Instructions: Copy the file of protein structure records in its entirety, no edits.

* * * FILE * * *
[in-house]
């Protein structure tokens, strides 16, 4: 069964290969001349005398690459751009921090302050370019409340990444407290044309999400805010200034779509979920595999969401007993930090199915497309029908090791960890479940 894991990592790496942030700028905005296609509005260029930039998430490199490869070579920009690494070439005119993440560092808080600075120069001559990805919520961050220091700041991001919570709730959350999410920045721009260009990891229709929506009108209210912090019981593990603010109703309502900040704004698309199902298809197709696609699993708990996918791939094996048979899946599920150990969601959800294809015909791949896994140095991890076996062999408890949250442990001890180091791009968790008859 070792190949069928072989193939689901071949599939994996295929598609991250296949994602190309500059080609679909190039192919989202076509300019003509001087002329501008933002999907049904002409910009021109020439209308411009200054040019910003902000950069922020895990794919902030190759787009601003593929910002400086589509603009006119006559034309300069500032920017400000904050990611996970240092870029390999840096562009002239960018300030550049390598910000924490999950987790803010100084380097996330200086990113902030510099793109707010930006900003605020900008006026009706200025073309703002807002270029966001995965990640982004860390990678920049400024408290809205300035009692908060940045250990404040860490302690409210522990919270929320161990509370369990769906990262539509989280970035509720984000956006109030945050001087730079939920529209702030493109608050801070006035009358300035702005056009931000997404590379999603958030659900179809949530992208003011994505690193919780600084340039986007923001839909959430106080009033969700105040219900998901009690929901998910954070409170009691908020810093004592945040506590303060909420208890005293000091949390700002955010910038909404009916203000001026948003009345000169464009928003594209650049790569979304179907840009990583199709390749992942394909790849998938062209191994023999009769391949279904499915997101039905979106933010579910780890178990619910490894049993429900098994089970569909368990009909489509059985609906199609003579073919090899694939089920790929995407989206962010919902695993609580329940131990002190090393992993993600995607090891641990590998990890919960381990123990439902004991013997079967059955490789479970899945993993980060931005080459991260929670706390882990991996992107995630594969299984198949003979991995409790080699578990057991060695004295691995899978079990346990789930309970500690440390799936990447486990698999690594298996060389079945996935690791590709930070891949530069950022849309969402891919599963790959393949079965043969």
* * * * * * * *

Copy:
[in-house]
């Protein structure tokens, strides 16, 4: 069964290969001349005398690459751009921090302050370019409340990444407290044309999400805010200034779509979920595999969401007993930090199915497309029908090791960890479940 894991990592790496942030700028905005296609509005260029930039998430490199490869070579920009690494070439005119993440560092808080600075120069001559990805919520961050220091700041991001919570709730959350999410920045721009260009990891229709929506009108209210912090019981593990603010109703309502900040704004698309199902298809197709696609699993708990996918791939094996048979899946599920150990969601959800294809015909791949896994140095991890076996062999408890949250442990001890180091791009968790008859 070792190949069928072989193939689901071949599939994996295929598609991250296949994602190309500059080609679909190039192919989202076509300019003509001087002329501008933002999907049904002409910009021109020439209308411009200054040019910003902000950069922020895990794919902030190759787009601003593929910002400086589509603009006119006559034309300069500032920017400000904050990611996970240092870029390999840096562009002239960018300030550049390598910000924490999950987790803010100084380097996330200086990113902030510099793109707010930006900003605020900008006026009706200025073309703002807002270029966001995965990640982004860390990678920049400024408290809205300035009692908060940045250990404040860490302690409210522990919270929320161990509370369990769906990262539509989280970035509720984000956006109030945050001087730079939920529209702030493109608050801070006035009358300035702005056009931000997404590379999603958030659900179809949530992208003011994505690193919780600084340039986007923001839909959430106080009033969700105040219900998901009690929901998910954070409170009691908020810093004592945040506590303060909420208890005293000091949390700002955010910038909404009916203000001026948003009345000169464009928003594209650049790569979304179907840009990583199709390749992942394909790849998938062209191994023999009769391949279904499915997101039905979106933010579910780890178990619910490894049993429900098994089970569909368990009909489509059985609906199609003579073919090899694939089920790929995407989206962010919902695993609580329940131990002190090393992993993600995607090891641990590998990890919960381990123990439902004991013997079967059955490789479970899945993993980060931005080459991260929670706390882990991996992107995630594969299984198949003979991995409790080699578990057991060695004295691995899978079990346990789930309970500690440390799936990447486990698999690594298996060389079945996935690791590709930070891949530069950022849309969402891919599963790959393949079965043969």